Friday, June 08, 2012

In Need of a Revolution

“THE COMING REVOLUTION: Signs from America’s Past that Signal Our Nation’s Future”  by Richard G. Lee  published by Thomas Nelson

I had mixed feeling reading this book. On one hand the author did a lot of whining and crying about the terrible conditions of our country, which I got tired of reading about. On the other side where the author talked about the founding of our country and the circumstances surrounding it, it was a great read.

The author’s purpose of the book was to help us understand the environment of our countries revolutionary period and thus apply that to our political conditions of today.

The author states that, “The first Revolution was preceded and inspired, I believe, by the Great Awakening…I have come to believe that we are in the early stages of another awakening, perhaps of even greater magnitude.”

The author makes the points that:

  1. our founding fathers were Christians and that our country must return to our founding principles in order to restore our nation. He quotes from John Adams “…Our constitution was made only for a moral and religious people. It is wholly inadequate to the government of any other.”
  2. That our founders understood ‘original sin’ and the danger of unlimited power.
  3. That the Great Awakening under the leadership and preaching of men such as Jonathon Edwards and George Whitfield was a uniting factor in the revolution. “Before the Great Awakening the colonies had very little in common. They didn’t even like each other very much. But as the Awakening began to spread from town to village… there was a new sense of connection and cooperation between the colonies… This new sense of unity eventually developed into what we would recognize today as the American Spirit.”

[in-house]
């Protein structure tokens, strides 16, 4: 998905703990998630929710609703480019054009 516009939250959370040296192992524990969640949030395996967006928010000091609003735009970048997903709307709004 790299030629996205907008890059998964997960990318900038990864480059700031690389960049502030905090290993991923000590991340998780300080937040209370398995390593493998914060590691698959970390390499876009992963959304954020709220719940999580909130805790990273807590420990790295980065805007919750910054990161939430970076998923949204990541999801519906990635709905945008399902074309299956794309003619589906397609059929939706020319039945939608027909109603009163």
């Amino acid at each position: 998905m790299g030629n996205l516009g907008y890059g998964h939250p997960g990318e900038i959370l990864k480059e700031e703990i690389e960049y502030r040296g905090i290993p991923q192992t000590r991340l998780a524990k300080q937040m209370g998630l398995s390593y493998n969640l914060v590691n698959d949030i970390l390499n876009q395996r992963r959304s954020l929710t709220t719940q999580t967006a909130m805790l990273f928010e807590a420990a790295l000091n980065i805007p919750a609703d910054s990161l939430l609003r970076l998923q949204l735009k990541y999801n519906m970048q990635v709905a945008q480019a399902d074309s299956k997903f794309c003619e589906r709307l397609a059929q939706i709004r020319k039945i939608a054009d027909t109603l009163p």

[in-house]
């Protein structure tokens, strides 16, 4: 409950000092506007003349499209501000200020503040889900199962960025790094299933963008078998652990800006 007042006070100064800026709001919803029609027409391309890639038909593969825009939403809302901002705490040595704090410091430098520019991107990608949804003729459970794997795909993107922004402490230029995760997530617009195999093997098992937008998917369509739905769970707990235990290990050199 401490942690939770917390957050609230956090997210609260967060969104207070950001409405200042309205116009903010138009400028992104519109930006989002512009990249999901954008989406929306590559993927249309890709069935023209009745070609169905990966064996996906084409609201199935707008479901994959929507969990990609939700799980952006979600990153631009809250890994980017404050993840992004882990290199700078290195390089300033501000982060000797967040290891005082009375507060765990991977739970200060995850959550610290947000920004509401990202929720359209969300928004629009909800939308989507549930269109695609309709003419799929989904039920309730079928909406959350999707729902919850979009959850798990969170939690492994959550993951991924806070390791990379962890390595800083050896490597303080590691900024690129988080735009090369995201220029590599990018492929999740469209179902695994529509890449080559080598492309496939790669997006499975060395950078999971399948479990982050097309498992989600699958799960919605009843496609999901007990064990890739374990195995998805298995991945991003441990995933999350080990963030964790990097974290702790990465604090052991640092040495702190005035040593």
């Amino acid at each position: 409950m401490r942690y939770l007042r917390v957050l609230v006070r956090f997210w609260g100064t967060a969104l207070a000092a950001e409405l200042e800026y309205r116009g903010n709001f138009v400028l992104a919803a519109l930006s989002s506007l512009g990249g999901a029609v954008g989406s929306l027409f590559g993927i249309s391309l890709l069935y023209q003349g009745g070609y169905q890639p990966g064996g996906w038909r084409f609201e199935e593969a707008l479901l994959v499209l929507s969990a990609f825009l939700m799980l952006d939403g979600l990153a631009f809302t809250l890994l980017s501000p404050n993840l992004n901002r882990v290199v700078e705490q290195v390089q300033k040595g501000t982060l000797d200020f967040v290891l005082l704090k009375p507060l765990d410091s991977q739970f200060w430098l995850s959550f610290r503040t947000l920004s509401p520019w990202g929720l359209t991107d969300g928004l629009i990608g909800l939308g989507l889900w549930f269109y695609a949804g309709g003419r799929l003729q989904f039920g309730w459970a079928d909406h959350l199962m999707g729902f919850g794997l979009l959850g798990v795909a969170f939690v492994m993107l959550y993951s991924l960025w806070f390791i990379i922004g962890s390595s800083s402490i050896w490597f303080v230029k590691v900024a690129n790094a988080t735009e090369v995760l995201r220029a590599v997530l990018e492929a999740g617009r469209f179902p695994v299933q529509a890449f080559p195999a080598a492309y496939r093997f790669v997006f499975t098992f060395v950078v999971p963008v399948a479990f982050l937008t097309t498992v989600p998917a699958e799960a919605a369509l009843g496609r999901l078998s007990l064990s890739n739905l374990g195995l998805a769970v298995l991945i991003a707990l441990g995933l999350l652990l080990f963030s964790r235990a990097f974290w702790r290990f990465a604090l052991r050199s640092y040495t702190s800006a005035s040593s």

4. That the pulpit’s (preacher) call for a renewal of faith was also a call to resist tyranny.
  5. That education which followed the Great Awakening was for the most part Christian. “Fully 106 of the first 108 colleges in America were founded as Christian institutions. By the mid-nineteenth century there were 246 colleges in this country, virtually all of them founded either by Christian denominations or by individuals motivated by their Christian convictions.”
Where I whole-heartedly agreed with (how could I disagree with the facts) and enjoyed reading of the history of our nation during the revolution. In some regards the author fails to go far enough in his relating our history to our present dilemma.

I feel that:

  1. The author tends to equate a capitalist economy with a Christian worldview. Capitalism is corrupt if not balanced with the doctrine of original sin. If we forget about the sinfulness of man capitalism becomes a breeding ground for exploitation and greed.
  2. Whereas during and before the revolution preachers were looked at with respect and thus listened to. Today that respect does not exist, thus for the most part preachers are only preaching to the choir.
  3. Revival must begin in the church. Trying to reach the outsider without first renewing the inside is a waste of time. Those on the outside will only respond when they see that those on the inside our genuine. The church needs to take care of its own sin before condemning the sin of others. It needs to look at itself in the mirror before trying to force a mirror on others. 

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